On the February 11 episode of WWE Raw, Paul Heyman had his WWE resignation speech halted by CM Punk, and he managed to negotiate a clause with Mr. McMahon that the champion cannot retain the title via count-out of disqualification, as long as The Shield is not involved. Heyman kept good on his promise to support Punk, then unintentionally caused Punk to lose to The Rock at Elimination Chamber 2013 when Punk struck him by mistake.
Having left WWE, Heyman attempted to invest in mixed martial arts when he joined a consortium which looked to buy Strikeforce; although the bid failed, Heyman praised Strikeforce owner Scott Coker in subsequent interviews.
Since leaving wrestling, Heyman has entered into a collaborative relationship with The Sun, a UK-based newspaper and website.
On February 4, 2008, he gave The Sun an exclusive interview (his first since leaving WWE) about his problems with WWE's handling of the ECW brand, and the events leading up to his quitting.
Heyman has also begun a multimedia project with the paper called The Heyman Hustle, which he describes as "the high definition video blog of a rambling mind." It features video of Heyman interacting with celebrities from various fields of entertainment on the streets of New York City, as well as regular writings of Heyman's take on the world of professional wrestling, including his thoughts on the McMahon wrestling family, the Chris Benoit murder-suicide, Ric Flair's retirement, and Joey Styles being replaced by Mike Adamle as the ECW play-by-play commentator. Notable guests of the first season of the Hustle include Holly Madison, Ice-T and Coco, James Lipton, Aubrey O'Day, and Jesse Ventura.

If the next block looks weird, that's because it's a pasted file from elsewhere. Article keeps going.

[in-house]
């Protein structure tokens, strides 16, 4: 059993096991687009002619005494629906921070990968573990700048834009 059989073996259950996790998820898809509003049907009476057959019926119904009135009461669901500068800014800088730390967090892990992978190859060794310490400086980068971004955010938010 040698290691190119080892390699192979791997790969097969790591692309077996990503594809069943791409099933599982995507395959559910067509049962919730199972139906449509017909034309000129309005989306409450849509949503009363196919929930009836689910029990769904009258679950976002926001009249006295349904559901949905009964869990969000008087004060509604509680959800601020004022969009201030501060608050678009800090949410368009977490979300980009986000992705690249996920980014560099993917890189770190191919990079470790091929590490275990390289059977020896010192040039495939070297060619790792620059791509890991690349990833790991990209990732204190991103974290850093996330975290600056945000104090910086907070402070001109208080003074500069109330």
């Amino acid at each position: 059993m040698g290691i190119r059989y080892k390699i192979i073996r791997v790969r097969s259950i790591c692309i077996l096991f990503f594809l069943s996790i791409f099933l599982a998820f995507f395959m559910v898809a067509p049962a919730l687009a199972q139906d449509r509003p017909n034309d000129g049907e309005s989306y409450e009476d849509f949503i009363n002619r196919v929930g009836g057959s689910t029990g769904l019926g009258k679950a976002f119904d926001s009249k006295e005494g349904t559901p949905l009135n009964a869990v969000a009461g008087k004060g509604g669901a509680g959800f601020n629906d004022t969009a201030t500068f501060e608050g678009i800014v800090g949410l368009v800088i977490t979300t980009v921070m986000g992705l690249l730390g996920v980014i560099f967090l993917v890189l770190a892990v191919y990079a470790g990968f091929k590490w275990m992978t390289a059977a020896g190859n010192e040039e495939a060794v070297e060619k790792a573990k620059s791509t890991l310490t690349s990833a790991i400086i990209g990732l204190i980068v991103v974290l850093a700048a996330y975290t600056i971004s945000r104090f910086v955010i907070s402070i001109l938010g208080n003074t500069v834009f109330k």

In 2011 Heyman worked with Brock Lesnar once again, this time collaborating with him on Lesnar's autobiography, "Death Clutch: My Story of Determination, Domination, and Survival". It was published by William Morrow and Company on May 24, 2011.